by Hans-Jürgen & Stefan
The Internet of Things & Services: Renaissance Re-Born
Does time feel accelerated?
[by Hans-Jürgen Kugler]
Do you have the feeling that time accelerates
? Have you noticed? Everything around us changes
. And it changes ever faster. And now we have the Internet of Things promising even more change! But isn’t the internet already a key driver for this unprecedented change? Why should we want more? How can we cope with this?Let us answer the last question first: by leading the change in the direction we want
. This must not be interpreted as “keep status quo at all costs”. No, human evolution and history are made up of changes. And these changes did not always happen in similar timescales. We argue that by looking at turbulent times of the past we can get a feel for the historical time dimension, and not try and see everything in quarterly financial drumbeats. This “bigger” picture of the development of our society can help us set longer term visions for sustainable improvements of society and provides a better foundation for the decisions that will have to be made. We invite you to step back and reflect on the current development of the internet and its impact on society. Let us look back at “space ship earth” from an external vantage point a hundred or more years from now.
Society? The Internet of Things is a technological system, a suite of products and services that will make life a bit more comfortable and ensure creation of shareholder value! Yes, the Internet of Things & Services (we prefer this term, more about that later) is a major driver for technological development and will dramatically change products, services, and markets. Significant technological developments have always had profound impact on shaping society. This is exactly why we are looking at these impacts from a historical perspective. And we have to ask which society we want to live in the future. The Internet of Things is appearing at a time when the virtues of communities are being rediscovered and the sustainability of common resources is gaining attention. The power of open source software communities like Linux have inspired many people to bring this everywhere, e.g. Wikipedia or YouTube. These are private communities, initiatives by people sharing a purpose in a self-managed and self-funded way. These are what we refer to, not the political or business organizations (or fragments thereof), which often have community as mere part of their name.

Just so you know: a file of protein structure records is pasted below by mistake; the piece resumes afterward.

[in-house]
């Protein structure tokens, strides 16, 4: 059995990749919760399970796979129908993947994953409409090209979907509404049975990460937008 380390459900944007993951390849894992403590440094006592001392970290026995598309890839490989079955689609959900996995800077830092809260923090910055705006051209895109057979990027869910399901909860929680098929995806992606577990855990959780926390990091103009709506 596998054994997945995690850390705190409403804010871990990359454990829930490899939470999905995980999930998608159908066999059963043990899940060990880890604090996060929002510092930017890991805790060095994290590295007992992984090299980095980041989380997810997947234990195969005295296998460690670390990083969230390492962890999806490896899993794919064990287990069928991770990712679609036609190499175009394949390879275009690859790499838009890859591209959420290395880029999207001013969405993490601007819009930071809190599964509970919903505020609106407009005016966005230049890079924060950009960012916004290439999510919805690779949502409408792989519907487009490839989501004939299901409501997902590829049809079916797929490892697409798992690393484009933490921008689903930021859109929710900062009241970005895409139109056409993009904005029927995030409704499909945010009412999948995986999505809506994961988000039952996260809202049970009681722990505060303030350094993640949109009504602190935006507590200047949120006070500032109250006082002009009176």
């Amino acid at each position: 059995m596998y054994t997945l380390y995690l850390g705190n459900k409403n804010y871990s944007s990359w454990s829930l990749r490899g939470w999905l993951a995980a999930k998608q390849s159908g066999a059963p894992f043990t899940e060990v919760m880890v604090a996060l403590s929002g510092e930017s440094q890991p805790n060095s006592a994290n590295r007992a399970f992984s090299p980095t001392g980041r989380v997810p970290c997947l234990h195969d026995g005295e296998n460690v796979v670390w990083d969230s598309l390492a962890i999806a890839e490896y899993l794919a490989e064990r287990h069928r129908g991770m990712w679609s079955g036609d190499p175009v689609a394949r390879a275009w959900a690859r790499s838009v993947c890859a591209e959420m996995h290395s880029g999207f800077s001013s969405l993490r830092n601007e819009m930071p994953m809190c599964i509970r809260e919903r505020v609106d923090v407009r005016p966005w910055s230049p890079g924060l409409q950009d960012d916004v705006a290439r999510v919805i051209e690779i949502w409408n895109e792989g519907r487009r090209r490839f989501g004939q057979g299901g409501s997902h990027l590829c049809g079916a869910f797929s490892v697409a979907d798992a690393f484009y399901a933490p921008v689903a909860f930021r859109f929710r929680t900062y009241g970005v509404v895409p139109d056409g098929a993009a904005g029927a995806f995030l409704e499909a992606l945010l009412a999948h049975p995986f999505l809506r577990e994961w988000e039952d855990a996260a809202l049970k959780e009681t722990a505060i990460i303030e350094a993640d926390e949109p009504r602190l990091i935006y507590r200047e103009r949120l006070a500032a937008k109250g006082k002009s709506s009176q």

These communities challenge the ruling dogma that people focus only on their own advantage and not that of society [Smith 1776
]. New scientific insights support this challenge to the foundation of capitalism as we know it. These insights come from recent advances in neurological research, in social sciences, in biology, in physics and bio-physics, and in many other disciplines. The conclusions challenge many current dogmas of science, economy, politics, and religion. Whilst many of these “waves” may have technological origins, the cumulative effect can change society. Into this “groundswell of movements”, of individual waves, comes the Internet of Things. It is more than the internet we know — it goes beyond empowering people to communicate and collaborate. The Internet of Things can connect any product or service. And it automatically links what might emerge as a result of this collaboration — interact even without human intervention. One does not have to be a visionary to see that the Internet of Things will revolutionize the business world. The location of resources for development, production and operation will become largely irrelevant, allowing to really “think global and act local.”
State of Create Study
Now imagine the groundswell of individual waves using the Internet of Things to synchronize and turn into a tide. If emphatic communities drive the development, deployment and operation of the Internet of Things, then this technological development can be used to truly democratize the productive resources
of humans and our spaceship earth. This result is what we call Internet of Things & Services
. With this we have the ability to change our society beyond our wildest dreams. And if we learn from history to try understand long term effects at timescales beyond a single generation, then we can openly lead this change rather than stumbling along without a frame of reference.
In our opinion the historical period with the most striking similarities is the European Renaissance starting around the 14th century. The Renaissance heralded the end of the medieval society. Today, we are also in the transition to a new society based on purposeful communities: the transition from the knowledge or information society to the creative society. The Second Renaissance has begun.
We are writing a series of articles expanding on our ideas and conclusions to date. Whilst we have a number of topics, which we want to cover in more detail (see next article), we are not slaves to our own agenda. Feedback, discussion and other forms of contribution will hopefully clarify our thinking and enrich the lessons we can learn. We will also set up a list of topics for discussion in the future. These topics can be commented on and volunteered for.
Call for Participation
We therefore ask all scholars, artists, practitioners, students, from all walks of life, to join us, to set up this movement, to transcend our individuality by realizing “I am what I am because of who we all are.”